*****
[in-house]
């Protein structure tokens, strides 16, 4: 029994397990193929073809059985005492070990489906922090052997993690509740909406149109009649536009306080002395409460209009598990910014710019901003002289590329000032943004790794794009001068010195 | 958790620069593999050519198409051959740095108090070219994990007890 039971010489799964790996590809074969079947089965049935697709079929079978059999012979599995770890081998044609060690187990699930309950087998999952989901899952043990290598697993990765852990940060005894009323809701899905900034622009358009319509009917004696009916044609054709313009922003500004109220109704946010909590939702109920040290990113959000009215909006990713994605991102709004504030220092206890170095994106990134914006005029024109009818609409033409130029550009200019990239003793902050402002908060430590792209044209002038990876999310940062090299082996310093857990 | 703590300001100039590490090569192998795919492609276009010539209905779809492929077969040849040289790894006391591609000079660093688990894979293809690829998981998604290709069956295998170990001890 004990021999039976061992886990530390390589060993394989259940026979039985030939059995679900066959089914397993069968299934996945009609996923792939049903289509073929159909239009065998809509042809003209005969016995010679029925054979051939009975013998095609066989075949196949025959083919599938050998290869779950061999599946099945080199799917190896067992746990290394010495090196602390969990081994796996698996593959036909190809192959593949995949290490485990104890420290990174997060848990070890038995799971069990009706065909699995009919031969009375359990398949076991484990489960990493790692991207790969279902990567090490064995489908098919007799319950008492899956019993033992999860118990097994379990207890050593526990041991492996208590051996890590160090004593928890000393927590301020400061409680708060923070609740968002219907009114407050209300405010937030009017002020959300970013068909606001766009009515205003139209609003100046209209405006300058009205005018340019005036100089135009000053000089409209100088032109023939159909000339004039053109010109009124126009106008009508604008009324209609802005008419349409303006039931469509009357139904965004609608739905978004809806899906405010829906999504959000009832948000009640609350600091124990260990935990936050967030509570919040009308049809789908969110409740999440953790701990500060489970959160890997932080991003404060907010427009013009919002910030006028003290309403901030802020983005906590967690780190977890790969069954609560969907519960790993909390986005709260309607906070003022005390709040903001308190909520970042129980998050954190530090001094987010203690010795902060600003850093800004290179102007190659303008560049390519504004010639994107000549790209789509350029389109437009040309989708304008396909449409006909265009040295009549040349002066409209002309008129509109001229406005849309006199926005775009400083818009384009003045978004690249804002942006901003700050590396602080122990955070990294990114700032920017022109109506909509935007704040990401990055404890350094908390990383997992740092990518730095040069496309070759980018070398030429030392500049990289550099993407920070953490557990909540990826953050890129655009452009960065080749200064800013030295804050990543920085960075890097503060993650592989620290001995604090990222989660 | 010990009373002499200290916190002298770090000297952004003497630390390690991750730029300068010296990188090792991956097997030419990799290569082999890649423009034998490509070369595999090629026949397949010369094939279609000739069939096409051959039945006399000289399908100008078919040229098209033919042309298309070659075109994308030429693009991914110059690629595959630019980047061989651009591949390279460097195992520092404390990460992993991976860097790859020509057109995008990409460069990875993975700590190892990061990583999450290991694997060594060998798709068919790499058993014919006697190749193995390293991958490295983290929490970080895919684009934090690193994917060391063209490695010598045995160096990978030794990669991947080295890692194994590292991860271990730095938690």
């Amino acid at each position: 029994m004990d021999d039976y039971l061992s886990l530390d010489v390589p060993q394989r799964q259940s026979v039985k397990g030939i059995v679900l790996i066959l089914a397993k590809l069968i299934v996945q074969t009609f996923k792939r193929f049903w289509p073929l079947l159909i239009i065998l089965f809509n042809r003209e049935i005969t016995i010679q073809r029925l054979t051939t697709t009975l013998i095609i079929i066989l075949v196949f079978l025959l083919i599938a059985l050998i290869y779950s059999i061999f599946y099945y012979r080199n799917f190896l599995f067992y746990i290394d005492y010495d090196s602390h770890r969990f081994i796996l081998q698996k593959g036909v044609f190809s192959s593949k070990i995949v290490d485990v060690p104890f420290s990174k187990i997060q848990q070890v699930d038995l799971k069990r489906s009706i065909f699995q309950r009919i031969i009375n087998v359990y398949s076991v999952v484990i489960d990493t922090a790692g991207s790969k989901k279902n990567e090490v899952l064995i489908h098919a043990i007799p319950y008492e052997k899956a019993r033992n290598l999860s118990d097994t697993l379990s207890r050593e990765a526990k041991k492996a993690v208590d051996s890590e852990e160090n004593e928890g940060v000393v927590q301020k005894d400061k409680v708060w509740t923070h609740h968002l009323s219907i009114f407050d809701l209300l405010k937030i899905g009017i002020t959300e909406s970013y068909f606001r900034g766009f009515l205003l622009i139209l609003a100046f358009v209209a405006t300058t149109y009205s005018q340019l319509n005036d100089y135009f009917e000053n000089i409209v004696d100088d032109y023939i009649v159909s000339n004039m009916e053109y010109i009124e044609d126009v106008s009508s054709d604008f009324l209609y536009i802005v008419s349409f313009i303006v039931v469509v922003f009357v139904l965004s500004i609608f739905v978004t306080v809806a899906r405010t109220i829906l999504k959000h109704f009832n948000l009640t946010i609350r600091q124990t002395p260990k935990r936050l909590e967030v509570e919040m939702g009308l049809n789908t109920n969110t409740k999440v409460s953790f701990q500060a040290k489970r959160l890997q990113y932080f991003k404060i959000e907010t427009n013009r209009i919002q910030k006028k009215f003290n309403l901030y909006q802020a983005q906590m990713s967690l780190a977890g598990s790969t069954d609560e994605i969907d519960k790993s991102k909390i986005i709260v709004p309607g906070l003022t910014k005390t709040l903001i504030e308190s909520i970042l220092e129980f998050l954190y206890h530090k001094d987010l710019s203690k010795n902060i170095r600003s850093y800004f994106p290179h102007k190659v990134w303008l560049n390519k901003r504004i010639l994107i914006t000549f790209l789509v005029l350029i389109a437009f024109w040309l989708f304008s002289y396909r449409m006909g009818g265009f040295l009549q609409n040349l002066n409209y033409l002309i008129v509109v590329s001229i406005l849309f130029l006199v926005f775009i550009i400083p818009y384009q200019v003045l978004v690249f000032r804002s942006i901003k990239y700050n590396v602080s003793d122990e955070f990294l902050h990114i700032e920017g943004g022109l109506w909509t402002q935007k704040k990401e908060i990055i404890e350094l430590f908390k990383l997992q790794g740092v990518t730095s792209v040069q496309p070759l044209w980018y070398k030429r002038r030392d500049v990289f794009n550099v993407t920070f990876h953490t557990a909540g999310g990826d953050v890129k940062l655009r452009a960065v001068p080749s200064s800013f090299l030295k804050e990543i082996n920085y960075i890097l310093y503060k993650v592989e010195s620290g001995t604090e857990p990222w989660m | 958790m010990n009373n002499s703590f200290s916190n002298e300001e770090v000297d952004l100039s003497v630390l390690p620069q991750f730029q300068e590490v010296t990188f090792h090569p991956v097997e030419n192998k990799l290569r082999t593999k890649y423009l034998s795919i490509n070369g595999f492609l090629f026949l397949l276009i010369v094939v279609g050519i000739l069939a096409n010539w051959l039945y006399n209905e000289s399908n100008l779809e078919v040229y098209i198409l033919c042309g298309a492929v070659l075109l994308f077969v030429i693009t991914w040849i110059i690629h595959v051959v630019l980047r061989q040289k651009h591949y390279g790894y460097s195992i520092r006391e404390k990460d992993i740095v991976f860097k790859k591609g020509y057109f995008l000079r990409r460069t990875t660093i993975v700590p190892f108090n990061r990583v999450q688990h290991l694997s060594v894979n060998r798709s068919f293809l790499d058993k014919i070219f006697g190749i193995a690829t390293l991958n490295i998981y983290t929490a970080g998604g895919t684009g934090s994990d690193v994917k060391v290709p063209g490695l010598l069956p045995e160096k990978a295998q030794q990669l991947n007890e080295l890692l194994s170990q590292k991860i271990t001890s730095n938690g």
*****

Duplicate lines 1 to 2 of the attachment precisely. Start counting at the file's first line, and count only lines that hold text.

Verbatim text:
[in-house]
């Protein structure tokens, strides 16, 4: 029994397990193929073809059985005492070990489906922090052997993690509740909406149109009649536009306080002395409460209009598990910014710019901003002289590329000032943004790794794009001068010195 | 958790620069593999050519198409051959740095108090070219994990007890 039971010489799964790996590809074969079947089965049935697709079929079978059999012979599995770890081998044609060690187990699930309950087998999952989901899952043990290598697993990765852990940060005894009323809701899905900034622009358009319509009917004696009916044609054709313009922003500004109220109704946010909590939702109920040290990113959000009215909006990713994605991102709004504030220092206890170095994106990134914006005029024109009818609409033409130029550009200019990239003793902050402002908060430590792209044209002038990876999310940062090299082996310093857990 | 703590300001100039590490090569192998795919492609276009010539209905779809492929077969040849040289790894006391591609000079660093688990894979293809690829998981998604290709069956295998170990001890 004990021999039976061992886990530390390589060993394989259940026979039985030939059995679900066959089914397993069968299934996945009609996923792939049903289509073929159909239009065998809509042809003209005969016995010679029925054979051939009975013998095609066989075949196949025959083919599938050998290869779950061999599946099945080199799917190896067992746990290394010495090196602390969990081994796996698996593959036909190809192959593949995949290490485990104890420290990174997060848990070890038995799971069990009706065909699995009919031969009375359990398949076991484990489960990493790692991207790969279902990567090490064995489908098919007799319950008492899956019993033992999860118990097994379990207890050593526990041991492996208590051996890590160090004593928890000393927590301020400061409680708060923070609740968002219907009114407050209300405010937030009017002020959300970013068909606001766009009515205003139209609003100046209209405006300058009205005018340019005036100089135009000053000089409209100088032109023939159909000339004039053109010109009124126009106008009508604008009324209609802005008419349409303006039931469509009357139904965004609608739905978004809806899906405010829906999504959000009832948000009640609350600091124990260990935990936050967030509570919040009308049809789908969110409740999440953790701990500060489970959160890997932080991003404060907010427009013009919002910030006028003290309403901030802020983005906590967690780190977890790969069954609560969907519960790993909390986005709260309607906070003022005390709040903001308190909520970042129980998050954190530090001094987010203690010795902060600003850093800004290179102007190659303008560049390519504004010639994107000549790209789509350029389109437009040309989708304008396909449409006909265009040295009549040349002066409209002309008129509109001229406005849309006199926005775009400083818009384009003045978004690249804002942006901003700050590396602080122990955070990294990114700032920017022109109506909509935007704040990401990055404890350094908390990383997992740092990518730095040069496309070759980018070398030429030392500049990289550099993407920070953490557990909540990826953050890129655009452009960065080749200064800013030295804050990543920085960075890097503060993650592989620290001995604090990222989660 | 010990009373002499200290916190002298770090000297952004003497630390390690991750730029300068010296990188090792991956097997030419990799290569082999890649423009034998490509070369595999090629026949397949010369094939279609000739069939096409051959039945006399000289399908100008078919040229098209033919042309298309070659075109994308030429693009991914110059690629595959630019980047061989651009591949390279460097195992520092404390990460992993991976860097790859020509057109995008990409460069990875993975700590190892990061990583999450290991694997060594060998798709068919790499058993014919006697190749193995390293991958490295983290929490970080895919684009934090690193994917060391063209490695010598045995160096990978030794990669991947080295890692194994590292991860271990730095938690």